According to a new study from the American Academy of Pediatrics children that are exposed to virtual violence are more likely to be violent in the real world. The study urges lawmakers to regulate what kids see and play on the screen and lists a set of recommendations to parents and the government.
The American Academy of Pediatrics and its Board of Directors continue to be concerned about what children see on TV, the big screen, and video games and how the violence they observed affects their well-being.
According to the study preamble, a 1998 report estimated that the typical child would have seen 8 thousand killings and 100 thousand different acts of violence on TV before the kid could reach middle school. The study did not include movie theaters nor video games, only T.V.
A real world experiment that proves the link between virtual violence with the real-world violence has not been conducted. The document published online in the Pediatrics journal says that such study will never be undertaken because inducing and observing actual violence by manipulating kids, or any subjects would be unethical.
This is why violence related studies are held in laboratories, and it is used other kinds of violence to prove the theory. In the study subjects were randomly assigned to play violent or nonviolent video games and after playing, they were asked to make a person uncomfortable using and unpleasant sound -fingernails scratching on a blackboard, dentist drills, fire alarms- at a decibel of their choice to inflict pain to the other person.
The results showed that the children that played a violent video game made the higher level sounds and for a longer period.
The study says although kids do not have easy access to a pain inflicting device, there is no reason to believe that the tendency to inflict pain would be less different outside the laboratory, in a real scenario.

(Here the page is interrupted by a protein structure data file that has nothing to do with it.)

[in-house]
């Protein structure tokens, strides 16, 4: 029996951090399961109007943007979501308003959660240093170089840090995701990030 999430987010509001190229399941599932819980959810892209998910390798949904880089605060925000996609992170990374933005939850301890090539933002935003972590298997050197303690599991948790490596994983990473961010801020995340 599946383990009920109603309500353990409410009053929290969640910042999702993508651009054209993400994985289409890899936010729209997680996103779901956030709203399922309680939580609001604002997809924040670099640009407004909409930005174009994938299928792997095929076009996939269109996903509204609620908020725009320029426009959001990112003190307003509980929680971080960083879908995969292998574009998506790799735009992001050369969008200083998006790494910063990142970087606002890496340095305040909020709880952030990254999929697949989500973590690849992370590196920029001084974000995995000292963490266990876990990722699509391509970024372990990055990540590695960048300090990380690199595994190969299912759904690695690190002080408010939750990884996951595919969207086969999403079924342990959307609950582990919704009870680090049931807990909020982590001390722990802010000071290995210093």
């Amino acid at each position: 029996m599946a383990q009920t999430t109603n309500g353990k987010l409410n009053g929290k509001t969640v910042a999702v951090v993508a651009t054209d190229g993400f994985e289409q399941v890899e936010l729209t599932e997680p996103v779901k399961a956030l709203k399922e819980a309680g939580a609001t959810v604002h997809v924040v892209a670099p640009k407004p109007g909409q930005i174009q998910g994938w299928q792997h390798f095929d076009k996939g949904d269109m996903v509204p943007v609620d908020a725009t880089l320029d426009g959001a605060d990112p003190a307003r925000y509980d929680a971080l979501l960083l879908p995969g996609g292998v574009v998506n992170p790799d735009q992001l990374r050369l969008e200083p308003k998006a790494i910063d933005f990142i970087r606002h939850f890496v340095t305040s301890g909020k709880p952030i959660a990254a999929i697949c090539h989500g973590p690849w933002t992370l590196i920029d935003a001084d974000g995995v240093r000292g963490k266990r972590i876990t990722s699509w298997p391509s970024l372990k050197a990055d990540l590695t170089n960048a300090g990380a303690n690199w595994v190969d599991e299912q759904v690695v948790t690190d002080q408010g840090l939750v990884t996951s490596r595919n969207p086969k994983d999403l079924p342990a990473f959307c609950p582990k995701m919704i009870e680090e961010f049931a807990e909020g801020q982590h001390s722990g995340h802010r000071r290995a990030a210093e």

More experimental linkages between virtual violence and real-world aggression have been found, and the authors use as an example a recent experiment. The study was conducted in the real world and did not involve violence. Instead, parents were motivated to change their children’s media diet substituting violent sights for prosocial programs. The results showed a decrease in aggression in those children and they improve their overall behavior.
But the American Academy of Pediatrics does not give up and restates the need for a media diet to protect the children.
In spite of the undeniable evidence collected through years, which explains the relation between violence and more aggressive behavior, there has been little public action to prevent children to be exposed to virtual violence. The study mentions the only legislative case that tried to regulate violence for kids in the U.S. It happened in California and the state made it illegal to sell video games labeled for mature audiences to minors. But the legal action was invalidated by the U.S. Supreme Court.
At the end of the paper, the Academy recommends to pediatricians to consider to make a media diet an essential part of children examinations and to parents to regulate what their children watch and play. It also encourages doctors to participate with the entertainment industry to create more shows and games centered on non-violent behavior, to teach children of all ages a different way to behave.
The Academy urges lawmakers to promote legislation to provide parents and children more accurate information about the content showed in TV, movies, and video games. And for the federal government, the pediatricians ask to oversee the development of a “parent-centric” rating system rather than relying on industry to do so.